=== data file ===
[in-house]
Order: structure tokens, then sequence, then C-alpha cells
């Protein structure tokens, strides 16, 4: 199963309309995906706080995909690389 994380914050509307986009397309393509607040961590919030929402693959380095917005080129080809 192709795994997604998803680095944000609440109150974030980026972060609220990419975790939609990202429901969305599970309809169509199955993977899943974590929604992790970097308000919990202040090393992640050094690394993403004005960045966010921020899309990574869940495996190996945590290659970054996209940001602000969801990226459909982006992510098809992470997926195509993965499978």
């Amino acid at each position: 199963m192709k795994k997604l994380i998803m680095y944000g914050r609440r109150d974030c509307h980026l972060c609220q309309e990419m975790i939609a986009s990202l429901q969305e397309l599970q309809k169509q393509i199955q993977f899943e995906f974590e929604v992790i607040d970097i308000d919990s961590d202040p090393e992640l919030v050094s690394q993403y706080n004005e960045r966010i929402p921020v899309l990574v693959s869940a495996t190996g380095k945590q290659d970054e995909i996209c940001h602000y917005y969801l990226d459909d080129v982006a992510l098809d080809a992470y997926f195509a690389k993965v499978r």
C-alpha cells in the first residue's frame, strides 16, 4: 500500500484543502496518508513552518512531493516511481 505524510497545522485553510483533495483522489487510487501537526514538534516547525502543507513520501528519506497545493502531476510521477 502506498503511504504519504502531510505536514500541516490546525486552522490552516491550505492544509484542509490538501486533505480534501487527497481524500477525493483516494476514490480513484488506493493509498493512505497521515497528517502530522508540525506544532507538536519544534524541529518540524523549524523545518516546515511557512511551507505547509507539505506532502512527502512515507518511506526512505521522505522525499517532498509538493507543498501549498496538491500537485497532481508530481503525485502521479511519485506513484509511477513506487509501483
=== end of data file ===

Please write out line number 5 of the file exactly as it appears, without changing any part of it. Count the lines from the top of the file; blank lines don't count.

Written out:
C-alpha cells in the first residue's frame, strides 16, 4: 500500500484543502496518508513552518512531493516511481 505524510497545522485553510483533495483522489487510487501537526514538534516547525502543507513520501528519506497545493502531476510521477 502506498503511504504519504502531510505536514500541516490546525486552522490552516491550505492544509484542509490538501486533505480534501487527497481524500477525493483516494476514490480513484488506493493509498493512505497521515497528517502530522508540525506544532507538536519544534524541529518540524523549524523545518516546515511557512511551507505547509507539505506532502512527502512515507518511506526512505521522505522525499517532498509538493507543498501549498496538491500537485497532481508530481503525485502521479511519485506513484509511477513506487509501483